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What Do We See When We Look at the Sky? review – spellbinding Georgian fairy tale

Alexandre Koberidze’s remarkable second feature depicts a lyrically sublime romance between a pharmacist and a footballer

Georgia has provided the setting for a number of recent stunning narratives of self-reclamation and identity: Levan Akin’s glorious And Then We Danced, Dea Kulumbegashvili’s stirring Beginning, and now Alexandre Koberidze’s enthralling What Do We See When We Look At The Sky?. Delving into this viscerally cinematic world where every corner seems to turn a new page on what is conceivably possible, Koberidze’s 150-minute film casts a spell over the ancient city of Kutaisi in what amounts to a truly bewitching Georgian romance.

The film orbits the relationship between a pharmacist (Oliko Barbakaze) and footballer (Giorgi Ambroladze) whose meet-cute is shot at ground level. Their fidgeting feet is the first indication of their romantic attraction. Then, mystically, the pair wake up in different bodies. Lisa (now Ani Karseladze) and Giorgi (now Giorgi Bochorishvili) meet again the next day but are completely oblivious to the fact have met before.

Embraced by the magical arms of the city, Giorgi and Lisa orbit one another. The couple waltz through silent streets unaware the very person they yearn for is standing before them. It was once love at first sight but now it’s an adventure driven by an insatiable desire to find a person who no longer exists – what a begrudging fate, the implausibility of which is simply the extent of Koberidze’s imagination.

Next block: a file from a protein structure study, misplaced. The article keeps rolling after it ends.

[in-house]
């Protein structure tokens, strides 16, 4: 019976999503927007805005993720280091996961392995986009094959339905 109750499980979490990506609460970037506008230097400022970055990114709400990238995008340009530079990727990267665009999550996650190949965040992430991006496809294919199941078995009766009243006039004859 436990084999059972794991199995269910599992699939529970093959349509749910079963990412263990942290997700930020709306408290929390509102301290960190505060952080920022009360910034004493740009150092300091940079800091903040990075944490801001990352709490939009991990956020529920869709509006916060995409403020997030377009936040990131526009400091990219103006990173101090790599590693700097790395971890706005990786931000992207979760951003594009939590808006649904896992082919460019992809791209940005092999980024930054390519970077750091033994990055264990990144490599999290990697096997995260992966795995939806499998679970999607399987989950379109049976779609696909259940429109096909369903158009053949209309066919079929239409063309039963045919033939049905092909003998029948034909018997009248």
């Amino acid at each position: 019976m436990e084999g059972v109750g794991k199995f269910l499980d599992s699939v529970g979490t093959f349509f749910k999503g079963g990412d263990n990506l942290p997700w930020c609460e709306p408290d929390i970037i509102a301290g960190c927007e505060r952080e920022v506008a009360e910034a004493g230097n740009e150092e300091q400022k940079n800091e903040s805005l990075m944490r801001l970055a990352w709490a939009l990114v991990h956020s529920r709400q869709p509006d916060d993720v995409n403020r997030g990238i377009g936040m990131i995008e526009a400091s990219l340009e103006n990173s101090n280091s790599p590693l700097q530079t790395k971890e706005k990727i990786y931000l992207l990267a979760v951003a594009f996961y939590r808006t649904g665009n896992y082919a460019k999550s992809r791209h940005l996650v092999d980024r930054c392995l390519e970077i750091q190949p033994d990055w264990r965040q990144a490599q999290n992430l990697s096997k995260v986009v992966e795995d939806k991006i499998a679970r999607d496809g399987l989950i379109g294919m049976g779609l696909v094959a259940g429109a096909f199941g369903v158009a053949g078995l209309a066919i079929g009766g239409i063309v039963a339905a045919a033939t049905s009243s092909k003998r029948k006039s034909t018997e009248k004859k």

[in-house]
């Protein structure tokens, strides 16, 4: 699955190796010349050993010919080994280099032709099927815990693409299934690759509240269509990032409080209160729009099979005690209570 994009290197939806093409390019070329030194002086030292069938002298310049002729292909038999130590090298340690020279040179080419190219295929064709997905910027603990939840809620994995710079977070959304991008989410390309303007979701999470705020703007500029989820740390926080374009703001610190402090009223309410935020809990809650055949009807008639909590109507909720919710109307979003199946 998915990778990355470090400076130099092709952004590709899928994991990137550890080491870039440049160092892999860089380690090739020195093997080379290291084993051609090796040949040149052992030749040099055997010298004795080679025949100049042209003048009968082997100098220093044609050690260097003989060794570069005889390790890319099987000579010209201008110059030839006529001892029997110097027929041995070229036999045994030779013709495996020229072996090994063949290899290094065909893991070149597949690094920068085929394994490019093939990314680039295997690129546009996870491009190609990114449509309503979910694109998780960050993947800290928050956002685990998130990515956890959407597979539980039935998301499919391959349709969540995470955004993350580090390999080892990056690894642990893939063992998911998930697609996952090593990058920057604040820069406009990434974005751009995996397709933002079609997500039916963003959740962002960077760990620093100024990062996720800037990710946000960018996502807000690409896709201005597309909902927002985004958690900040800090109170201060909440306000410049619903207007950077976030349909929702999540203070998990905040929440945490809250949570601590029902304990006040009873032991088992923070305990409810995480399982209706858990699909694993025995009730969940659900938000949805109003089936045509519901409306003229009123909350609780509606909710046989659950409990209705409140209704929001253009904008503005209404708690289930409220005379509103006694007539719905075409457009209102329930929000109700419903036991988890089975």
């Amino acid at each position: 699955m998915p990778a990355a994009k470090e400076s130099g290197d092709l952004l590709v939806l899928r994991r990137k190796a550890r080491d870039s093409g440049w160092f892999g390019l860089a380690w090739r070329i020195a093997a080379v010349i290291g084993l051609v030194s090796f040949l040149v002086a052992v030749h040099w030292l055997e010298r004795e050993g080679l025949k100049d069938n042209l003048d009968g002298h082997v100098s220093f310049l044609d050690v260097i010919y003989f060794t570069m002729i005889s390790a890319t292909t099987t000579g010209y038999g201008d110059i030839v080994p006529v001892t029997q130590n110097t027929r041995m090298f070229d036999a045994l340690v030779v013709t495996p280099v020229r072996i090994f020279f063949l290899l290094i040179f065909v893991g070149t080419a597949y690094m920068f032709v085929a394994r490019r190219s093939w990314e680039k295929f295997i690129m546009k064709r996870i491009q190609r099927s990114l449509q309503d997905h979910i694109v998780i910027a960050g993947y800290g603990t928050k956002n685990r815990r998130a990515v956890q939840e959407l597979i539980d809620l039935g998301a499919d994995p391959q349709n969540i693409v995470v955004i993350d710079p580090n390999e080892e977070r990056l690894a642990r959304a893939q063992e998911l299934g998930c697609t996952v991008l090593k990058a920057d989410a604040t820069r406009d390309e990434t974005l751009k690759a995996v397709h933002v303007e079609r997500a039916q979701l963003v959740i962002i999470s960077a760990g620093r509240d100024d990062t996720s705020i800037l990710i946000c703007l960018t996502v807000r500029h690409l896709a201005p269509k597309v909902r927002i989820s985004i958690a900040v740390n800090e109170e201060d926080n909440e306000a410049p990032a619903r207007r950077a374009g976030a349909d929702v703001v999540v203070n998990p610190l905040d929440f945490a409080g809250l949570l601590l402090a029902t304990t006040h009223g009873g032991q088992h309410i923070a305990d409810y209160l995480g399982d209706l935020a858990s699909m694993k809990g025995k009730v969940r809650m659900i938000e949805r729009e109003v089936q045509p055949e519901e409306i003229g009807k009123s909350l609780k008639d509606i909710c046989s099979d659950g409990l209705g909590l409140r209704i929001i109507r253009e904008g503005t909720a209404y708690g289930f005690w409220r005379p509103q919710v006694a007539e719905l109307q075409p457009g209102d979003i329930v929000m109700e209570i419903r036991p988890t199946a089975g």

With an attentive focus on the otherwise overlooked minutiae, from a single cherry blossom falling to fleeting shadows on cement pavements, the sure gaze of cinematographer Faraz Fesharaki’s gorgeously textured 16mm frame ignites What Do We See When We Look At The Sky? with a wistful ethereality.

The most enchanting aspect of Koberidze’s romantic drama, though, is the disregard for any typical romance structural convention. Quite simply, it doesn’t strike the usual beats we’ve come to expect. Not only that, Koberidze exchanges these predictable notes for a constructed mix of observed scenarios precisely cut to a steady rhythm that becomes unpredictably volatile: sharp pacing and sudden invasive close-ups. The city’s stray dogs whine, children’s laughter and football watching cheers blend with a soundtrack of swooning, angelic harps scoring the star-crossed lovers to elegantly articulate a digressive love letter to Kutaisi.

This transient viewing experience renders young characters bumbling through a city with a surreal originality that frames the mundane – from a freshly baked Khachapuri under streetlights to the mesmerisingly slow pour of coffee – as magical. The result is an eternally charming and magnifying folktale that embraces the impossible coincidences of life.

What Do We See When We Look At The Sky? was screened as part of the BFI London Film Festival 2021. It is released in UK cinemas on 25 November.

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